03/27/2011 10:44 pm ET | Updated May 27, 2011

What's a Million Years?

With a nuclear crisis ongoing it Japan, it may comfort you to know that our government has plans to keep America's nuclear waste safe for a million years.

What a relief! Good to know that, unlike in Japan, America's rulers have thought this stuff through.

Yes, the Energy Department says that it can keep all the waste from the nation's 104 nuclear power plans, plus all the waste from nuclear weapons, safely stored under Yucca Mountain, Nevada, for one million years. Within that window, they have it broken down into two parts. For the first 10,000 years, the dose limit to "the public" from the stored waste is not supposed to exceed 15 millirem per year of radiation. Then from 10,000 to a million years out, the dose to "the public" can go up to 100 millirem per year. And they have an 8,600 page plan that purports to take into account all the earthquakes, volcanic activity, and climate change that might happen the next million years.

These are hard time scales for the human mind to comprehend, so let's try out some thinking aids to help us get the whole picture. We all know that Jesus Christ is thought to have been born 2000 years ago, but that only gets us one fifth of the way to the 10,000 year mark. So how about this: the earliest human agriculture is thought to have originated about 10,000 years ago.

Now isn't that a happy thought? The Department of Energy has figured out how to keep "the public's" exposure to radiation from nuclear waste at Yucca Mountain down to 15 millirem per year for a period as far into the future as the moment humans started planting seeds in the ground is removed in the past. Hooray!

After 10,00 years, the dose for the next million years can go up to 100 millirem per year. A million years into the future is, of course, harder to imagine than a pitifully small time period like 10,000 years. Fortunately, a recent news article provides a useful tool to help visualize this.

Recent genetic evidence reveals that we nearly went extinct a million years ago, at which time there was a world population of at most 55,000 of us. Though "us" is a slippery notion here. Anatomically modern humans are thought to have first evolved originated in Africa just 200,000 years ago. This small band of our evolutionary ancestors who kept us from extinction a million years ago were our evolutionary ancestors: Homo erectus, H. ergaster and archaic H. sapiens. Scientific American has provided a nice illustration what these forebears looked like.

A million years into the future, if humans and their descendants have not gone extinct, new species will have evolved that will look at images of us with the same curiosity and amazement we feel when we look at the image above. Presumably these more highly evolved creatures will be less susceptible to health problems from radiation than we are, since the Department of Energy is planning for them to receive higher doses of radiation from our stored waste than we mere humans will have to endure. And they will no doubt be most grateful to us for having taken such precautions concerning the radiation they will be exposed to as the result of our need to make bombs, illuminate billboards, and power flatscreen TV's.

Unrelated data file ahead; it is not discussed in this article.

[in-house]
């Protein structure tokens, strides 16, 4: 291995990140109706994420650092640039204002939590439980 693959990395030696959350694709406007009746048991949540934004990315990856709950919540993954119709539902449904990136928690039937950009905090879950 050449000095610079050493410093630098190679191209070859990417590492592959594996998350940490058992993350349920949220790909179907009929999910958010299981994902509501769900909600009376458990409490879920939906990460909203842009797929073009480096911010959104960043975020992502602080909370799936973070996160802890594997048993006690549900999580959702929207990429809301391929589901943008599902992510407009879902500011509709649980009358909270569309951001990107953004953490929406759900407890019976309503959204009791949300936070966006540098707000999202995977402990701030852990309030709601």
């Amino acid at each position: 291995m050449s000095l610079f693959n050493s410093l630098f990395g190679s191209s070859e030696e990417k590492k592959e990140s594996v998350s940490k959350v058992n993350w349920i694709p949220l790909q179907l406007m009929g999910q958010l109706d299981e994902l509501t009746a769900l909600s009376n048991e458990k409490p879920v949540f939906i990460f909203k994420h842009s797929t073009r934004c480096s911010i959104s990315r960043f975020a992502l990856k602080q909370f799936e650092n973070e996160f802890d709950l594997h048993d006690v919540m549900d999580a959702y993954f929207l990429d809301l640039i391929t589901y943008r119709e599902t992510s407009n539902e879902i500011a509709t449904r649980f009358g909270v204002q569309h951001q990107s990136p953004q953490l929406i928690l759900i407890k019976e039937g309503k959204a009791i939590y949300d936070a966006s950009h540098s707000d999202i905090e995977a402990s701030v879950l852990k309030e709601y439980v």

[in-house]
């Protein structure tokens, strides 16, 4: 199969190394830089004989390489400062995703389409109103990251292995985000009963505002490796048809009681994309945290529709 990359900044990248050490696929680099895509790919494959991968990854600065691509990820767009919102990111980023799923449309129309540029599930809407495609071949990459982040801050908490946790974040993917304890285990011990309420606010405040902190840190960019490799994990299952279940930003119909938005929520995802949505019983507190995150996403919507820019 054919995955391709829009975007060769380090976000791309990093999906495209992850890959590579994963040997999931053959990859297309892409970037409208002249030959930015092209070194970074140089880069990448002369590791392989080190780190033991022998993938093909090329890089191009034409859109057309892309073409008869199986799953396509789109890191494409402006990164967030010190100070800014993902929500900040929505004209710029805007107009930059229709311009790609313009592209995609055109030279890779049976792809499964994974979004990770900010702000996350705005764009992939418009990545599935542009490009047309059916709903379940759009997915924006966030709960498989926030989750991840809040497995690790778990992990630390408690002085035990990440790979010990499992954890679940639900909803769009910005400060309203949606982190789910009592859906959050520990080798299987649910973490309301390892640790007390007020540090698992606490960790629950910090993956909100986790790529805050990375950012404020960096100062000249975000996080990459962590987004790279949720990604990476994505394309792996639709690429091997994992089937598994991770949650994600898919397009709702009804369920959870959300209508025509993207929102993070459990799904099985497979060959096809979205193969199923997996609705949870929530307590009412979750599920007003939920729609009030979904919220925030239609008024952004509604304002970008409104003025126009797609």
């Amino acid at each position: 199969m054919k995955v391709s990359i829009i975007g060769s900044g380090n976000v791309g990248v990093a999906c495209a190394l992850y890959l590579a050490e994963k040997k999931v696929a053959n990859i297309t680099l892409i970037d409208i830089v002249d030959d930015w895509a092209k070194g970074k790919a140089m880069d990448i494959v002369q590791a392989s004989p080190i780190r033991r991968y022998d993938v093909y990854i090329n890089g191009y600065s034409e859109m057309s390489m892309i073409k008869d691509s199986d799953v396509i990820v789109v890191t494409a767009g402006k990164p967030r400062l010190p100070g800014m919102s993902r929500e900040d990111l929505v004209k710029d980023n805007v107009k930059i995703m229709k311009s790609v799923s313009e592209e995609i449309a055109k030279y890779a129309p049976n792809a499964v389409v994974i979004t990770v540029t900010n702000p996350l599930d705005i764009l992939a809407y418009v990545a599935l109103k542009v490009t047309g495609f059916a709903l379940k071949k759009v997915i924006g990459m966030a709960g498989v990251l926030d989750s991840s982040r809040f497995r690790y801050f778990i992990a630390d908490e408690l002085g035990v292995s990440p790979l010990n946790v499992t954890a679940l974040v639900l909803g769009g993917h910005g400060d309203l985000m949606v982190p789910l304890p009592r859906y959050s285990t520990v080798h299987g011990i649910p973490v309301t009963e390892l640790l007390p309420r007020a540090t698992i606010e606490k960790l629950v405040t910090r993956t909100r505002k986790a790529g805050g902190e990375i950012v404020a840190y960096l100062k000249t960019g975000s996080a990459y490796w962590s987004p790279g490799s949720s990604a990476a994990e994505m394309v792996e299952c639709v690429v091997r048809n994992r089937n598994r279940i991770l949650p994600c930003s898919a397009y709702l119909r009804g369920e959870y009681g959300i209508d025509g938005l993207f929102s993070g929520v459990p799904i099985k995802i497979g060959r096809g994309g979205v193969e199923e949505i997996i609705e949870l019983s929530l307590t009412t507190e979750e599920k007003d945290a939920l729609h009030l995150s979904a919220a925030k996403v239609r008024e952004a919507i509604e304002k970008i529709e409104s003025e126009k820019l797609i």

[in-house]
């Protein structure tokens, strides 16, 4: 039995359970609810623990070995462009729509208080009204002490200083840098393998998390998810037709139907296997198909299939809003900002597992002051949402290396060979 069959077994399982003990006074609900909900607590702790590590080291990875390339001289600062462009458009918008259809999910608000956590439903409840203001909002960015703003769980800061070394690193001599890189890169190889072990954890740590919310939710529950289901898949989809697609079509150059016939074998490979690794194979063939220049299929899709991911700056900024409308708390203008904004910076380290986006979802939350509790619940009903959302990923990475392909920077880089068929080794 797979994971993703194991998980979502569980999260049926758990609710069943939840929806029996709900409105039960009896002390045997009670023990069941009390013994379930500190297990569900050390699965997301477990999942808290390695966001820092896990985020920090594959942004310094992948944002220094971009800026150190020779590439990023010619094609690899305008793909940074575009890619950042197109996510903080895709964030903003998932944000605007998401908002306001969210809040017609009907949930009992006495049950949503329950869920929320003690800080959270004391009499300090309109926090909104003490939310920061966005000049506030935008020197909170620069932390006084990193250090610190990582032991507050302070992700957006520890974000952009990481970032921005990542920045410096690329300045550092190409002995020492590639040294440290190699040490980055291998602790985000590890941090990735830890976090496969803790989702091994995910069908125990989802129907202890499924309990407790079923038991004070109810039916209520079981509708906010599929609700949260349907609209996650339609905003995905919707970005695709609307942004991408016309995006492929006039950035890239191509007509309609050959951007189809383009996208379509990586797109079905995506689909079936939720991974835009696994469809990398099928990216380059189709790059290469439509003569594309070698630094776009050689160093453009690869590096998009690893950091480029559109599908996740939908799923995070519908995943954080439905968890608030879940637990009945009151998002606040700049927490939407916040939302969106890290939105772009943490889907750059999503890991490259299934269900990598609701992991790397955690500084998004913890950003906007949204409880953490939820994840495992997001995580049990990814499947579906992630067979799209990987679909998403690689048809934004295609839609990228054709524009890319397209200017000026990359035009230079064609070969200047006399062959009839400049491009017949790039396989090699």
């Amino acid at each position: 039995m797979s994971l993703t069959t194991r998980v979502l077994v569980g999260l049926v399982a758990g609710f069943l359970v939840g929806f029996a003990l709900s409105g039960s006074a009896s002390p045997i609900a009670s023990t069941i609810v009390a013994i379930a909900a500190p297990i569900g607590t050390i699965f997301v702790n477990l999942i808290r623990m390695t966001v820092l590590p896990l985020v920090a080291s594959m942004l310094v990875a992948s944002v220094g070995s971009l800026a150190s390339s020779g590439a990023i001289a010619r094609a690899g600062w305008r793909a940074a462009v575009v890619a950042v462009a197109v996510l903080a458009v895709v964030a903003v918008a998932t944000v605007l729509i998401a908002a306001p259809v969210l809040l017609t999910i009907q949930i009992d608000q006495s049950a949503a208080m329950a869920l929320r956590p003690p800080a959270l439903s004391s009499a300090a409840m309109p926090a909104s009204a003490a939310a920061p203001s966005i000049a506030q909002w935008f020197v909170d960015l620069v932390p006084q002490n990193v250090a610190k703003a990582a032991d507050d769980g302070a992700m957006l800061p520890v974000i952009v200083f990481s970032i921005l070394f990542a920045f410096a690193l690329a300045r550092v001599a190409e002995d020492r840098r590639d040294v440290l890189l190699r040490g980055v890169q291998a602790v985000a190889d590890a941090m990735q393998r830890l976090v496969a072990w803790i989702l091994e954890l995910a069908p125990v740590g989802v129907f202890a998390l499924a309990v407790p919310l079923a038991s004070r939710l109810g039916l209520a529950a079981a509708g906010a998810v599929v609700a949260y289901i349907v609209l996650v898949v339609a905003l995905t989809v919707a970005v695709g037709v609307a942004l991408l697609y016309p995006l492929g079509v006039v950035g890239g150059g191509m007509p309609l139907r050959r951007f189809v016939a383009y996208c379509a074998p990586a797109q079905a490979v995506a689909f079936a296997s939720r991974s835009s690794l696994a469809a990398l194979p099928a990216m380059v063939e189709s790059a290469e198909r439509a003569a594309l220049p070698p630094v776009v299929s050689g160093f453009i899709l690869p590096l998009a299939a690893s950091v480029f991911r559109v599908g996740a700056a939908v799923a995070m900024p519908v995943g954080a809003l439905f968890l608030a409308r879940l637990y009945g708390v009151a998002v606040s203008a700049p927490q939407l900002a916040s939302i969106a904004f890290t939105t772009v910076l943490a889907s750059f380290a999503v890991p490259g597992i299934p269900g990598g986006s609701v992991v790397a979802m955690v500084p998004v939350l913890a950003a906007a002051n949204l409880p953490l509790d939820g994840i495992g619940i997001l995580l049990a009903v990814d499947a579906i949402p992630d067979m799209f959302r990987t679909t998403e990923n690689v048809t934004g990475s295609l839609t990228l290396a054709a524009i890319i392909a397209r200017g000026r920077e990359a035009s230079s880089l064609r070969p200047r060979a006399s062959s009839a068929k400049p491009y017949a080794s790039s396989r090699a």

Except -- ooops. The whole Yucca Mountain plan is on hold. Not because any of the hundreds of adults who were paid high professional salaries to develop their 8,600-page million year plan had a sudden outbreak of common sense, but simply because the current Senate Majority Leader lives in Nevada and he says so. And Barack Obama needs his support so he says so too. So actually, we have nowhere to put our nuclear waste. Not for the next million years or the next five minutes.

Correction: The length of the application for Yucca Mountain was originally listed as 86,000 pages, a number taken from the NY Times and multiple other sources around the web. Thanks to commenter Blorg Blorg for pointing out the error. It is easy to think that errors such as that are peculiar to the internet, but keep in mind that before the internet, writers like myself used paper copies of sources like the New York Times, and our readers could not contact us as easily to point out mistakes. Fortunately, the number of pages in the application was a trivial part of the story, the thousands and millions of years are the point. Research always builds on other research, and mistakes are thus amplified. Yet another reason why thinking humans can make reliable million-year plans is absurd.

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